South Korea: Asia's hard-charging tiger


With all the fundamentals of a developed market, South Korea should be an investor's delight. Yet, it's still considered an emerging market, which "tars" it with all the concerns that classification sometimes inspires.

So I suggest investors looking for emerging markets with a high stability factor consider the following facts about South Korea.

  • South Korea's 2013 per capita income was U.S. $33,155. That's ahead of Saudi Arabia, Spain and Italy, and quickly closing in on France ($35,680), Japan ($37,135) and England ($37,298).
  • Its 2012 GDP was U.S. $ 1.13 trillion. This makes South Korea the world's 15th largest economy. Both the IMF and CIA call South Korea an "advanced economy." It has free trade agreements with 11 countries and is currently negotiating 10 more.
  • Additional facts attesting to its economic strength are an unemployment rate of 3.2% and inflation of 1.1% (as of December 2013).
  • South Korea is a member of the G20, OECD and ASEAN. It is also one of Goldman Sachs "Next 11," which identifies countries with the most promising outlook for investment and future growth. Goldman's criteria include macroeconomic stability, political maturity, openness of trade-investment policies and quality of education.
  • South Korea's economy is driven by value-added exports—many of which are well recognized by U.S. investors. Its exports go to China (25%), ASEAN countries (15%), the U.S. (10%), the EuroZone (9%), and Japan (7%).
  • Unlike the typical emerging market country, whose export earnings are generated from such price-fluctuating commodities as rice, coffee, copper, or iron ore, South Korea's leading exports are petrochemicals (10%), semiconductors (9%), machinery (9%), automobiles (9%) shipbuilding (7%), steel products (7%), LCD devices (5%), and wireless communication items (4%). Not surprisingly, services and IT comprise 58% of South Korea's total economy; the remainder derives from industrial products (39%) and agriculture (3%)
  • South Korea's value-added exports attest to a well-educated workforce, and a government that takes the task of making it so seriously. South Korea has an adult literacy rate of 97.9 %. With the goal of having its citizens perform well on American college-admissions tests, such as TOEFL, English is a required subject from elementary school through high school. Some 23% of Korean high school graduates take their degrees overseas; 14% of them attend undergraduate/graduate school in the U.S.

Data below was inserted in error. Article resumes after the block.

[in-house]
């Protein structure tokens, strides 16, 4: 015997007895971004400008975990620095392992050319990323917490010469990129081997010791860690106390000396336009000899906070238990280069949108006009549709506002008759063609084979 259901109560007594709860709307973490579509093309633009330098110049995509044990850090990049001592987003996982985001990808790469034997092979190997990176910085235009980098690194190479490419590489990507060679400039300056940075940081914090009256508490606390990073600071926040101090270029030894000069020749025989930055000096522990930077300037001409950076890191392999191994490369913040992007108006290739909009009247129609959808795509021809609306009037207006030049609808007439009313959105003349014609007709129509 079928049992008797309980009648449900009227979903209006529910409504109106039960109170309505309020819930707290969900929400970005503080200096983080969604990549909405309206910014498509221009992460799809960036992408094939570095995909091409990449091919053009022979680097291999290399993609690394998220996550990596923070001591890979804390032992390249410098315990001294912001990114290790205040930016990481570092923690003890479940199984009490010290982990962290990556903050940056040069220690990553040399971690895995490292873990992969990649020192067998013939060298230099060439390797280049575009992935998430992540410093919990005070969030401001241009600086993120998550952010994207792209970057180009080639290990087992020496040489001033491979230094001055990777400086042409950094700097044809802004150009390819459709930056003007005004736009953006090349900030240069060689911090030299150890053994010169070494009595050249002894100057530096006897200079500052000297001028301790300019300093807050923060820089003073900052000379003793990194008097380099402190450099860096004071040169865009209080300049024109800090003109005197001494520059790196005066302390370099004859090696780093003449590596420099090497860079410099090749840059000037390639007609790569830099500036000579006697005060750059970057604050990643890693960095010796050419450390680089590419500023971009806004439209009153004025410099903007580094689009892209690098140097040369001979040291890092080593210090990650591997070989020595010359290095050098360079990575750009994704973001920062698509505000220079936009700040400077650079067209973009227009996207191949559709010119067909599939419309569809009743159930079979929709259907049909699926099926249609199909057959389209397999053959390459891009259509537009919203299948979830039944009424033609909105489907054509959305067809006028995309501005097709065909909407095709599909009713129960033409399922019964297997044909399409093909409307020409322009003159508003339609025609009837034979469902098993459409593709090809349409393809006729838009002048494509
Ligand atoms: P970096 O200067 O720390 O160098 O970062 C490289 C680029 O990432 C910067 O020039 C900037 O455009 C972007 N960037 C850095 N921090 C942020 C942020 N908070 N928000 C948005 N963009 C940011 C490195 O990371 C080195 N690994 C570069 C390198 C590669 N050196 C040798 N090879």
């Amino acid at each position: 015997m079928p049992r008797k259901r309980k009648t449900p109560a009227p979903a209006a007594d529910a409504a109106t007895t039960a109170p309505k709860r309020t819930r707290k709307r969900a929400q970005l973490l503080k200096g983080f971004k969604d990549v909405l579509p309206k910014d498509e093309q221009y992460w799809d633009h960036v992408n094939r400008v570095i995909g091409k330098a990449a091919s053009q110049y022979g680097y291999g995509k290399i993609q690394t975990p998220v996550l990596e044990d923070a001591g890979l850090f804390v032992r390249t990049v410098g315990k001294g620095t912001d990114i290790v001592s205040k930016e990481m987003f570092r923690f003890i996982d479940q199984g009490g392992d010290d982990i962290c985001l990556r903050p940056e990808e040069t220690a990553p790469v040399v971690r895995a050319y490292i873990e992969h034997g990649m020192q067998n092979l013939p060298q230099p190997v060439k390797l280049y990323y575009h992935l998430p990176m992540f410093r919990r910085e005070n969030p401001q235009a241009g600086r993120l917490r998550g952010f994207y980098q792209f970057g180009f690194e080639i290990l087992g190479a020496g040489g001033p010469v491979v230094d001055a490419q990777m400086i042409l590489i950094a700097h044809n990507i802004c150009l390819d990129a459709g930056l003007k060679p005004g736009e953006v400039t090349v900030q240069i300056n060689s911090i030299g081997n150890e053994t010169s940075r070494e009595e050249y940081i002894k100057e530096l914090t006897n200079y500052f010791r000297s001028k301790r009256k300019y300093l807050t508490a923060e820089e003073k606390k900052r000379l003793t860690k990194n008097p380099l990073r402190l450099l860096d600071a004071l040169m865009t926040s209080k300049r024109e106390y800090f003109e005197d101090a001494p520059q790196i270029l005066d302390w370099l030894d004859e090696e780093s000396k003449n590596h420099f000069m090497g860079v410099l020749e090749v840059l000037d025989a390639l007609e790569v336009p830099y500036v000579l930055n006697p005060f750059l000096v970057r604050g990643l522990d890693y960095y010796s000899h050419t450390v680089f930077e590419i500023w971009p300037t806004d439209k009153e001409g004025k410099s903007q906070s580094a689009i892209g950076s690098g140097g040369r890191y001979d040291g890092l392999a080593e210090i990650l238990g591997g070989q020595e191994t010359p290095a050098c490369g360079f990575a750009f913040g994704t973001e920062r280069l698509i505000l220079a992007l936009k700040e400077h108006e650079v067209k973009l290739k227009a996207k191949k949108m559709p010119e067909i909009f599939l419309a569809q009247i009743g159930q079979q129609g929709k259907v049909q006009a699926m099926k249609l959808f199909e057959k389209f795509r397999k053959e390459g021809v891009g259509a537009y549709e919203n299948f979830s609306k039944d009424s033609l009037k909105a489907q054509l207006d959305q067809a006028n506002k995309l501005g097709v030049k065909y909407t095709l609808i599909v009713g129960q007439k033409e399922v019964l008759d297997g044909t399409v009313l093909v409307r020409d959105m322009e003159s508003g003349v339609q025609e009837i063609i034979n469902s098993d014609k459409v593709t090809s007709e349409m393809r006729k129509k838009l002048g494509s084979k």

If there's any concern, it's South Korea's proximity to North Korea, but this might not be the issue people believe it to be. Moody's Investor Services rates North Korea as only a "moderate geopolitical risk," which is the same level given Israel, Saudi Arabia and Taiwan. Additionally, having China as a neighbor and major trading partner is a huge plus. While there is potential risk (and occasional skirmishes) with North Korea, China's economic growth depends on stability, and so it does its best to keep North Korea in check.

Investing in South Korea

There are several ways to invest in South Korea. Seventeen companies trade directly as ADRs on the NYSE (8), NASDAQ (1) or OTC (8) (full list below), and there are several South Korea ETFs. Additionally, the Bank of New York offers the Mellon Korea ADR Index which tracks American depositary receipts of South Korean companies.

Well-known South Korean ADRs include Posco, SK Telecom (SKM), and LG Philps (LPL).

The largest and most widely traded ETF is the iShares MSCI South Korea Index Fund (EWY), which has 106 holdings and current net assets of $4.2 billion. Its top 10 holdings include South Korea export kings Samsung, Hyundai, SK Hyandix and LG. Other ETFs are the Asia Pacific Ex-Japan AlphaDEX Fund (FPA), which is 33.8% weighted with South Korea holdings such as Galaxy and Daewoo, and the FTSE RAFI Asia Pacific ex-Japan Portfolio (PAF), which is 30.7% weighted in South Korean stocks such as Samsung, Hyundai and POSCO.

Hyundai Heavy Industries is an example of South Korean competitiveness. The world's premier shipyard, HHI is building 30 mega-ships for boxship carriers Maersk, UASC and China Shipping. These 18,000 TEU vessels enable shippers to deliver goods ever-cheaper and more reliably from China to EU and U.S. markets; HHI is currently the only yard able to build them.

An added bonus: With Samsung, LG, Hyundai, and others both exporting to and operating plants in China, investing in South Korean ADRs and/or ETFs provides investors with exposure to China's 7.3%+ expected growth without the potential risks associated with direct investment in China.

South Korea public companies listed on U.S. exchanges

1. Gravity: GRVY, Leisure Goods
2. KB Financial Group: KB, Banks
3. Korea Electric Power: KEP, Electricity
4. KT: KT, Fixed Line Telecom
5. LG Phillips: LPL, Technology, hardware, and equipment
6. POSCO: PKX, Industrials, metals and mining
7. Shinhan Financial: SHG, Banks
8. SK Telecom: SKM, Mobile Telecommunications
9. Woori Finance: WF, Banks
10. Hanaro Telecom: HANAY
11. Housing Bank, The: HSBJY
12. Insprit: INSSY, Mobile Telecommunications
13. Mirae Corporation: MRAEY
14. Pixelplus Co., Ltd.: PXPLY
15. S-Oil: SOOCY, Oil & Gas Producers
16. Webzen: WZENY, Leisure Goods
17. G Learning Corp.; NRMWY, Technology, hardware, and equipment

The views and opinions expressed herein are the views and opinions of the author and do not necessarily reflect those of The NASDAQ OMX Group, Inc.

This article appears in: Investing , International , Investing Ideas , Stocks

Peter Kohli

Peter Kohli

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